by Aaron Tabor
, MD Diet & Anti-Aging Expert
The idea that food or components of food can support healthy-looking skin has literally been around for ages. More and more research has shown the importance of diet choices on overall health, including skin health.
Over the last few years there has been a surge in the interest of foods and food ingredients for healthier appearing skin. This renewed interest has been termed nutritional cosmetics, or nutricosmetics, to reflect the impact of nutrition on beauty and skin health.
Unfortunately, research in this area is still in its infancy with limited research in human subjects. Nonetheless, studies are being done and more are likely on the horizon.
One skin nutrition study, published online in the British Journal of Nutrition, is one such study. For this study, researchers measured skin hydration, surface lipids, skin elasticity and wrinkling in over 700 Japanese women. Differences based on dietary habits were determined by evaluating usual eating patterns with a food frequency questionnaire. The researchers noted that:
- Higher dietary intake of total fat, saturated fat, and monounsaturated fat was associated with improved skin elasticity.
- Decreased skin wrinkling around the corners of the eyes was observed in women with higher intakes of green and yellow vegetables.
- After adjustment for intake of green and yellow vegetables, higher levels of saturated fat were associated with worse skin wrinkling.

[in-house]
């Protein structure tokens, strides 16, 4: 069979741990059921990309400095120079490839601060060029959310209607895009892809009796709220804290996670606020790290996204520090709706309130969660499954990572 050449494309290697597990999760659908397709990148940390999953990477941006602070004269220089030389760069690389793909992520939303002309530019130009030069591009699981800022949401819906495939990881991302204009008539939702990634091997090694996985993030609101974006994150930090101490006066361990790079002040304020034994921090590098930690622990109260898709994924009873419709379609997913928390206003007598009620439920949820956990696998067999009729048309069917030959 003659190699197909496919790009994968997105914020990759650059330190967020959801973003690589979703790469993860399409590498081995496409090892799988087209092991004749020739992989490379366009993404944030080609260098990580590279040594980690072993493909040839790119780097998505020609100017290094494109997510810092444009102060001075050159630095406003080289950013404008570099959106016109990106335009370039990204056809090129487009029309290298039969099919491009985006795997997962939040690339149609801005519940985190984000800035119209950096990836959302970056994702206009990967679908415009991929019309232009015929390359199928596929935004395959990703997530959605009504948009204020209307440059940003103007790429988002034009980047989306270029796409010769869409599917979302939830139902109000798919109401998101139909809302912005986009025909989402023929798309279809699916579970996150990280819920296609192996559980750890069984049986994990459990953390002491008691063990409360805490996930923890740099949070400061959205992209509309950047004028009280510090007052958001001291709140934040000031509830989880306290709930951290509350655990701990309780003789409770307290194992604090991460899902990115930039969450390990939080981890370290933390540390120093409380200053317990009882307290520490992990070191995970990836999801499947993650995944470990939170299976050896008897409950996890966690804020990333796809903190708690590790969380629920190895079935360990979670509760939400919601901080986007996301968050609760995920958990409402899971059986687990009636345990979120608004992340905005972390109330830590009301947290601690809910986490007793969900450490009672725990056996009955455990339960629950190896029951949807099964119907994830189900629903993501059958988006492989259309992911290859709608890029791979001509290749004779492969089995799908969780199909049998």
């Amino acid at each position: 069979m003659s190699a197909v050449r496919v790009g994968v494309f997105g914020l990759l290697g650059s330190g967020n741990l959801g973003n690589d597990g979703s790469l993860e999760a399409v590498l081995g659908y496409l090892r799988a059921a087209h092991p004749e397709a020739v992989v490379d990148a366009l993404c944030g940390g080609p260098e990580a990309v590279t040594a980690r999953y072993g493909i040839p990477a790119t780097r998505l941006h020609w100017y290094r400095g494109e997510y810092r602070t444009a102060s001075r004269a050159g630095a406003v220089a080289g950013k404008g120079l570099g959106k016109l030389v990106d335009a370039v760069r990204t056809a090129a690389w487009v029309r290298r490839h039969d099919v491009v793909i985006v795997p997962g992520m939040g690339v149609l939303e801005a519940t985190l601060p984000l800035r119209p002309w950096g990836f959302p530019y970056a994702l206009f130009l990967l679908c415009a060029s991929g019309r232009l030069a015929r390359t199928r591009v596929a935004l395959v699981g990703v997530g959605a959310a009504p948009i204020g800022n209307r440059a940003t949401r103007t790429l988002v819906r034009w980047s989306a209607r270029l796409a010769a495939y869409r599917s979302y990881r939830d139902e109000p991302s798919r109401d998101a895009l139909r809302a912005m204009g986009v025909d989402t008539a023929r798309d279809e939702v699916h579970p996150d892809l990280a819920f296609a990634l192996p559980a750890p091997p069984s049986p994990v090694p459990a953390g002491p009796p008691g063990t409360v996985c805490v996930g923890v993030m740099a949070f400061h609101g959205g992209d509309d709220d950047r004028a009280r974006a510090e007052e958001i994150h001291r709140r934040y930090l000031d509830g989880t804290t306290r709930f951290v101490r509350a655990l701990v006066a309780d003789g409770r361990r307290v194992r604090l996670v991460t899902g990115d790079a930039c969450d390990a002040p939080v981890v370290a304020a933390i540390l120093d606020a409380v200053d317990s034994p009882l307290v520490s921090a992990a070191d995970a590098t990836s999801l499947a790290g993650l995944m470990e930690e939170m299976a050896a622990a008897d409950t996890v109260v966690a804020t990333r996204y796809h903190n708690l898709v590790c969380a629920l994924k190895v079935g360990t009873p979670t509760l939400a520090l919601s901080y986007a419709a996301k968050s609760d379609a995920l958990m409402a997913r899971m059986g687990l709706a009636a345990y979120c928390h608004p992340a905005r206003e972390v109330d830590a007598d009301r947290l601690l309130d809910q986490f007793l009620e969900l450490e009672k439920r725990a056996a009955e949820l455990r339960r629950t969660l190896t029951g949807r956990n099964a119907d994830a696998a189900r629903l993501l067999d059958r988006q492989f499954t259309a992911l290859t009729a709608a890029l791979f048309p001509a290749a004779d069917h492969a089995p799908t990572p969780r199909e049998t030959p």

These are fascinating results that provide additional information on the benefits of a healthy diet for skin health and appearance. While most of the studies to date focus on specific ingredients or components of food, this study examined the impact of actual diet on skin health. Vegetables, including green and yellow vegetables, are rich in a number of vitamins and antioxidant phytonutrients that have been suggested to support healthy looking skin. Interestingly, fat intake was reported to provide some skin appearance benefits as well. However, it is important to remember that excess fat intake can negatively impact overall health. Further research into the actual benefits of these ingredients and foods will need to be conducted before they become widely accepted. Nonetheless, research is underway and some of the more promising ingredients appear to be those backed by scientific studies.
Some of my favorite ingredients include astaxanthin, tocotrienols, green tea, kiwi seed, lutein, lycopene, and coenzyme Q10 since research supports their potential benefits for healthy-looking skin.
Aaron Tabor, MD
Diet, Anti-Aging, and Nutritional Cosmetic Expert
Author of Dr. Tabor’s Diet
and FIGHT NOW
Learn more about Dr. Tabor’s diet and anti-aging research at www.DrTabor.com
Learn more about Dr. Tabor’s breast cancer prevention book at www.fightBCnow.com
Nagata C, et al. Association of dietary fat, vegetables, and antioxidant micronutrients with skin ageing in Japanese women. British Journal of Nutrition 2010; 103:1493-1498.